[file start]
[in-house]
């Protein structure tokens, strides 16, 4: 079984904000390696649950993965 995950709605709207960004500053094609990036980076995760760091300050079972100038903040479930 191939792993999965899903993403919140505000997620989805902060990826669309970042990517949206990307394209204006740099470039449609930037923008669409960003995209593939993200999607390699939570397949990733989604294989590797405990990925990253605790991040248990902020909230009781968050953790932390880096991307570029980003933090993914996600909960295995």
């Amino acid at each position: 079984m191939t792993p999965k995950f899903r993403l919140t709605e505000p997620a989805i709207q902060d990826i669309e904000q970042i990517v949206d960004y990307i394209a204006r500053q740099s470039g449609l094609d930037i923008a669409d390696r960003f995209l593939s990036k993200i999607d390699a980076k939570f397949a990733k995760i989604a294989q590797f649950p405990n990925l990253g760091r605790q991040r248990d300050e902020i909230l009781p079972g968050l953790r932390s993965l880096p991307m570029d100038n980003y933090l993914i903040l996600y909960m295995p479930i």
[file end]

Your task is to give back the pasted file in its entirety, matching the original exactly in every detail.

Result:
[in-house]
């Protein structure tokens, strides 16, 4: 079984904000390696649950993965 995950709605709207960004500053094609990036980076995760760091300050079972100038903040479930 191939792993999965899903993403919140505000997620989805902060990826669309970042990517949206990307394209204006740099470039449609930037923008669409960003995209593939993200999607390699939570397949990733989604294989590797405990990925990253605790991040248990902020909230009781968050953790932390880096991307570029980003933090993914996600909960295995």
């Amino acid at each position: 079984m191939t792993p999965k995950f899903r993403l919140t709605e505000p997620a989805i709207q902060d990826i669309e904000q970042i990517v949206d960004y990307i394209a204006r500053q740099s470039g449609l094609d930037i923008a669409d390696r960003f995209l593939s990036k993200i999607d390699a980076k939570f397949a990733k995760i989604a294989q590797f649950p405990n990925l990253g760091r605790q991040r248990d300050e902020i909230l009781p079972g968050l953790r932390s993965l880096p991307m570029d100038n980003y933090l993914i903040l996600y909960m295995p479930i």